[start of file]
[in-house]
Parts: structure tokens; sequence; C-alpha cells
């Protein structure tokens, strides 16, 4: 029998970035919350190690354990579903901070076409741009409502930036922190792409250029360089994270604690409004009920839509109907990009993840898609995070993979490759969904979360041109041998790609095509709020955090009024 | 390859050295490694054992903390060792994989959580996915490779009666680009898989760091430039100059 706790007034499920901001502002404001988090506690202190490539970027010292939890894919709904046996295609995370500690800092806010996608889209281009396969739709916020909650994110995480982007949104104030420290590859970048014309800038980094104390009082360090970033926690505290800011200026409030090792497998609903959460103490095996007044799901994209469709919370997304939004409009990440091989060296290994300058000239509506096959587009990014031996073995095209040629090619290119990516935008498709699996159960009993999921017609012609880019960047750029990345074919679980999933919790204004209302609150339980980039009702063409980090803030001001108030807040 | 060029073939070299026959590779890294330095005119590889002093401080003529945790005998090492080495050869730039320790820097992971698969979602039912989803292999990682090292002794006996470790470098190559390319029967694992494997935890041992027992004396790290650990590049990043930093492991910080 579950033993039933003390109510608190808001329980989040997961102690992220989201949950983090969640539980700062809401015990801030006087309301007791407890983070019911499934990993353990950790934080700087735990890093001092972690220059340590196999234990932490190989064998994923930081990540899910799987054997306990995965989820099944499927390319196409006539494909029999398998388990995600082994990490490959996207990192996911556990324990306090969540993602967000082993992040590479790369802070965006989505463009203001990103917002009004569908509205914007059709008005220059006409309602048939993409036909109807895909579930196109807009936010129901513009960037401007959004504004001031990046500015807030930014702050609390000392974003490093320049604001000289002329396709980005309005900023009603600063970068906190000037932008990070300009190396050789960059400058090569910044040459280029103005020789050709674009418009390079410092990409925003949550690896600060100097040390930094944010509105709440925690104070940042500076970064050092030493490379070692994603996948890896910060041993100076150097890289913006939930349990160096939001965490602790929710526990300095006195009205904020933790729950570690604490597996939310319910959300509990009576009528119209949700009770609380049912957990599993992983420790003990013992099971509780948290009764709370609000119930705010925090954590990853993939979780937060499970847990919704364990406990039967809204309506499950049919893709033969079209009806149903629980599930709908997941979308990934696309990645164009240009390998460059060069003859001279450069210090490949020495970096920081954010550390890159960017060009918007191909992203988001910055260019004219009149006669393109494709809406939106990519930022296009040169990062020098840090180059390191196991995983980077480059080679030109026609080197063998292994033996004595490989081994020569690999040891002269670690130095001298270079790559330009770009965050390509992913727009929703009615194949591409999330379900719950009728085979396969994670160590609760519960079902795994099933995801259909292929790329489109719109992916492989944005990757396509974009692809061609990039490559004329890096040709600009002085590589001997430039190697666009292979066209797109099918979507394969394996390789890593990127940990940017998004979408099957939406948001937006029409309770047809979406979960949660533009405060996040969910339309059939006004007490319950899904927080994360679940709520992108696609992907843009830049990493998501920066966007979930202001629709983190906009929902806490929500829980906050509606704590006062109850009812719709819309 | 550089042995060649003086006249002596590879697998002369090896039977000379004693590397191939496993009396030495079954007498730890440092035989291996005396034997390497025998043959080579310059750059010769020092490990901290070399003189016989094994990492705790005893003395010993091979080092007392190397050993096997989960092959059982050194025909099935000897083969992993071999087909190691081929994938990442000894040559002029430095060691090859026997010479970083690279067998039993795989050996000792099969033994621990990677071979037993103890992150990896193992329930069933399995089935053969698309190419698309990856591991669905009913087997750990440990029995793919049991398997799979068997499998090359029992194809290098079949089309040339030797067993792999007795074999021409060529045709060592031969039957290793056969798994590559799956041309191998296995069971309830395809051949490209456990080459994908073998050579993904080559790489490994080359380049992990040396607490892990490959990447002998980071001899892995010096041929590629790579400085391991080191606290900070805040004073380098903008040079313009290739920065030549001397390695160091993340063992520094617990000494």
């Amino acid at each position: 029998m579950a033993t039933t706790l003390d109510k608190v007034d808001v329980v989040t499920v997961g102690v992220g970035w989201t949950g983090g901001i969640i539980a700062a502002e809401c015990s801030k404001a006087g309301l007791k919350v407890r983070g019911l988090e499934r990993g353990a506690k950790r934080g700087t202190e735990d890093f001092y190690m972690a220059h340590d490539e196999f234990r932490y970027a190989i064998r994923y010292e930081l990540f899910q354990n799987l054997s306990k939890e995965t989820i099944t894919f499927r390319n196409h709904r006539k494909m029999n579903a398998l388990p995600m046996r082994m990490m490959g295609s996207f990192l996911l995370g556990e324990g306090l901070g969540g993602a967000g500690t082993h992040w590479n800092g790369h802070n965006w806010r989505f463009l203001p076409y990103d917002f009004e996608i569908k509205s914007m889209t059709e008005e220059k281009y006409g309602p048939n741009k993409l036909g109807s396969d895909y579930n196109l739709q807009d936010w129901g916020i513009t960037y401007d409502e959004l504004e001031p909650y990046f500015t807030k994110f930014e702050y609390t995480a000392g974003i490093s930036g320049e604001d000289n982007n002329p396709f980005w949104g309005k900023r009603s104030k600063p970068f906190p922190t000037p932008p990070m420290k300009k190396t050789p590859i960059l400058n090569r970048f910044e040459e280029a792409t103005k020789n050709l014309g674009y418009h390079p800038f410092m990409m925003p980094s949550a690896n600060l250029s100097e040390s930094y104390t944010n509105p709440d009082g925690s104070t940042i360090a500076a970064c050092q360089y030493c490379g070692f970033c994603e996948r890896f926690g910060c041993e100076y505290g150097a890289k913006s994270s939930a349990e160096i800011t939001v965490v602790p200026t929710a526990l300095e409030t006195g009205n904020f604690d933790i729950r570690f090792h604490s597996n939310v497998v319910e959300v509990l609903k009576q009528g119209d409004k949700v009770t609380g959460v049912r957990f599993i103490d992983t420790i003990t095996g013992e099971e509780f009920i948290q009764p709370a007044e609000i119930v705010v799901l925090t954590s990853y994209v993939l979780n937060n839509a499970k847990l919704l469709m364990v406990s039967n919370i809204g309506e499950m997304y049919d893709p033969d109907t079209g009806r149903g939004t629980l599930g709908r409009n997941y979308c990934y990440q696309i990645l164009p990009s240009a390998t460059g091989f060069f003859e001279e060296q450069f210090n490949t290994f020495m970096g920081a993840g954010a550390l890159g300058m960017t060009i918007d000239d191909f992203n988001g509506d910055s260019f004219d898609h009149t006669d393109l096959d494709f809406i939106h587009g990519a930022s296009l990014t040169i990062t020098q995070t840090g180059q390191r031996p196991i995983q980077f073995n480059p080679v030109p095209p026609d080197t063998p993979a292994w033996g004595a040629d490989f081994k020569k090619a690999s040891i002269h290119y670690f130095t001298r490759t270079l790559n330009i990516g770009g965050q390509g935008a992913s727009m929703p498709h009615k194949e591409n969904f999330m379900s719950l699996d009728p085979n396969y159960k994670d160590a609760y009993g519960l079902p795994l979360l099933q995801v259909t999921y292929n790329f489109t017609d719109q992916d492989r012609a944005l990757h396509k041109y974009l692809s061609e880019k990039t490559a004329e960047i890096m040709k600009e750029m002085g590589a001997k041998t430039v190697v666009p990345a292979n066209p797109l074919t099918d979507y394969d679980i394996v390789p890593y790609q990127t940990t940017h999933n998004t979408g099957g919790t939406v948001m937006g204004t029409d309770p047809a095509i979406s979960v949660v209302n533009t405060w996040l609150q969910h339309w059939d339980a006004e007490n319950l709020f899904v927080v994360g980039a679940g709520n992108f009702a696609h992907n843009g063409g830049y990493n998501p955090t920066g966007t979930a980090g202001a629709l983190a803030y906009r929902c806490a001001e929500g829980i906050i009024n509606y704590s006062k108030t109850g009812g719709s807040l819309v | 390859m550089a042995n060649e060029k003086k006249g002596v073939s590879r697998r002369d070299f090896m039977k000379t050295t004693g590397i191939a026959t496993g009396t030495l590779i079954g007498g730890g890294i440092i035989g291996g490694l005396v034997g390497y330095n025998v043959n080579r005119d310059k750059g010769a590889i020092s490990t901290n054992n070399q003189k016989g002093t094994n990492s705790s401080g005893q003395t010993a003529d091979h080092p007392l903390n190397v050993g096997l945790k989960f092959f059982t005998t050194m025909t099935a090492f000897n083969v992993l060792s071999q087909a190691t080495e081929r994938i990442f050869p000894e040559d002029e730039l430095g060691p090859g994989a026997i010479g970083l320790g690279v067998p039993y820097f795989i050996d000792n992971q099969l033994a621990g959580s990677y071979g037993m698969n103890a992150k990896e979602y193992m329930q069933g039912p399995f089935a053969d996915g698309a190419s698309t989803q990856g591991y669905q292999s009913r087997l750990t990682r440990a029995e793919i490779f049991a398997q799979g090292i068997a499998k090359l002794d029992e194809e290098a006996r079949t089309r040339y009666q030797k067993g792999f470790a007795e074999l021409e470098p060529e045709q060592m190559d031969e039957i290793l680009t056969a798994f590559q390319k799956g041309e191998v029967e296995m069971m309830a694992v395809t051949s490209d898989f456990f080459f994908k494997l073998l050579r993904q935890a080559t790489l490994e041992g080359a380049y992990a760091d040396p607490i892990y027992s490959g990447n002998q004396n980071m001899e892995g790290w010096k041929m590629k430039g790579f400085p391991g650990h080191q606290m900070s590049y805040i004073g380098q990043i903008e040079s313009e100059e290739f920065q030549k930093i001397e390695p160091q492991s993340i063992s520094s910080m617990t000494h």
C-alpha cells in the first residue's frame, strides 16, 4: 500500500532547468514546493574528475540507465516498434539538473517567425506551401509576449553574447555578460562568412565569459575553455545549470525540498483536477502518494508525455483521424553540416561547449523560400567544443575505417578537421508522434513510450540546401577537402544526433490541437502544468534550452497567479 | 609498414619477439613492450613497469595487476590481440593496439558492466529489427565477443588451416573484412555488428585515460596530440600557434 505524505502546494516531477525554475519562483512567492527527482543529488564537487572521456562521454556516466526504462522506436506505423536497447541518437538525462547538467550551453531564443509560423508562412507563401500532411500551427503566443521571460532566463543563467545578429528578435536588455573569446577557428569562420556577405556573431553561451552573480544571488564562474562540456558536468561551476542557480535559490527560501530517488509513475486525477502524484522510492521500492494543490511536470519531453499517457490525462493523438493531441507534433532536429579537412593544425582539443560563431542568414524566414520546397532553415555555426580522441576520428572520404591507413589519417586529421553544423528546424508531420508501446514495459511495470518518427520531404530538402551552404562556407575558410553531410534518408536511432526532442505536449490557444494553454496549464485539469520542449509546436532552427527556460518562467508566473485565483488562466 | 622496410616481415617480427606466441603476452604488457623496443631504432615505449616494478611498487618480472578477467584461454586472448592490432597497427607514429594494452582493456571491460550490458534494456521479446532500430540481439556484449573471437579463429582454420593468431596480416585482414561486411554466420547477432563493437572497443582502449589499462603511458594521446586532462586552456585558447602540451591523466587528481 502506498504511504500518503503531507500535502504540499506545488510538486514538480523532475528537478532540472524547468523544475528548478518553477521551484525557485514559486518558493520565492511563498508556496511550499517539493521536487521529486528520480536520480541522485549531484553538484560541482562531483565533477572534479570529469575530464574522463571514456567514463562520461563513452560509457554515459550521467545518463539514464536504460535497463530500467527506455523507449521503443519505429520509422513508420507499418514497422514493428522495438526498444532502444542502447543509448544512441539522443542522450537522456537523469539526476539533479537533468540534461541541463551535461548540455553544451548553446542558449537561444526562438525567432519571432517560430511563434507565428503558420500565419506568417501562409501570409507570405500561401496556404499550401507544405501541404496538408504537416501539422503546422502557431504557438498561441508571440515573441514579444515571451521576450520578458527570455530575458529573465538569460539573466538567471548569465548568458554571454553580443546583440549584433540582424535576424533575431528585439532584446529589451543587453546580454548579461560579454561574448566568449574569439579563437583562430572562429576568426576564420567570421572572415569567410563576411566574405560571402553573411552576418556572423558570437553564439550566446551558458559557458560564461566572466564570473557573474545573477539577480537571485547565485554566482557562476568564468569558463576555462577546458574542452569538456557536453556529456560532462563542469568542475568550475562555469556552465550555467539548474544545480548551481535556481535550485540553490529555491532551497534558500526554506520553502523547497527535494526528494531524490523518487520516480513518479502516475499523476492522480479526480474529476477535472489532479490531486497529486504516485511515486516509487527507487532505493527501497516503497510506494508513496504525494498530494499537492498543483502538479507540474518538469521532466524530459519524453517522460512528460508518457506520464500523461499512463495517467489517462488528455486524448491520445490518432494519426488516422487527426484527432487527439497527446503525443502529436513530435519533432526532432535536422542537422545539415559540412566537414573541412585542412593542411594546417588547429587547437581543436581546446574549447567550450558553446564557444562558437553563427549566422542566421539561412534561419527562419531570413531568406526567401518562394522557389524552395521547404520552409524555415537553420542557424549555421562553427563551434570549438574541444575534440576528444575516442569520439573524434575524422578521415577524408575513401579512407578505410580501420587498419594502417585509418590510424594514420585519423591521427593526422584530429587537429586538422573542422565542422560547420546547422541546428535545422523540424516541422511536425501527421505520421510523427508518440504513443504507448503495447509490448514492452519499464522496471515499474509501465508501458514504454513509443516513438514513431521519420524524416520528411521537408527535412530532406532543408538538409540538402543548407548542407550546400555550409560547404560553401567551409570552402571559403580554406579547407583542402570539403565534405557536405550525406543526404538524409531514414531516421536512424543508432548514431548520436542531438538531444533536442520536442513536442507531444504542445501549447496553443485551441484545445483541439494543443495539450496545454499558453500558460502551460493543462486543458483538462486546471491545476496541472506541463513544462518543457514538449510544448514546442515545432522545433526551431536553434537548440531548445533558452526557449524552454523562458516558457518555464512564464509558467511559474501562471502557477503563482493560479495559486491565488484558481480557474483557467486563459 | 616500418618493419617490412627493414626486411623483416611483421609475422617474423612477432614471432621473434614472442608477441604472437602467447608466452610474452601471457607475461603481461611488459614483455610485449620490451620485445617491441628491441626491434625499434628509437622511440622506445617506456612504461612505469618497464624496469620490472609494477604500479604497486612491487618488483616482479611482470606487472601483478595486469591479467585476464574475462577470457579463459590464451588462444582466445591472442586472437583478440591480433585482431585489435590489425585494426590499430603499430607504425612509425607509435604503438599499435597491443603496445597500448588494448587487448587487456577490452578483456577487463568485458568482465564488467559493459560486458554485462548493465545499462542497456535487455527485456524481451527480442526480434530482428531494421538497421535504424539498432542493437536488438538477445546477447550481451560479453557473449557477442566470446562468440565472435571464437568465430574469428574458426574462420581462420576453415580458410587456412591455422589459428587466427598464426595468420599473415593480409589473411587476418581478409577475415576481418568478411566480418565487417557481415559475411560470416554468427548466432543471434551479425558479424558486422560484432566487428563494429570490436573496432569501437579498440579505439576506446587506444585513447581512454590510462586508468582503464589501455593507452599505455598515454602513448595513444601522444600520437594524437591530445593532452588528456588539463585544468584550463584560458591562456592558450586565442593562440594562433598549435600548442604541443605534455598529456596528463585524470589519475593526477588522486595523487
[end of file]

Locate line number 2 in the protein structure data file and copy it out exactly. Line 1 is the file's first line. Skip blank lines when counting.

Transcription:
Parts: structure tokens; sequence; C-alpha cells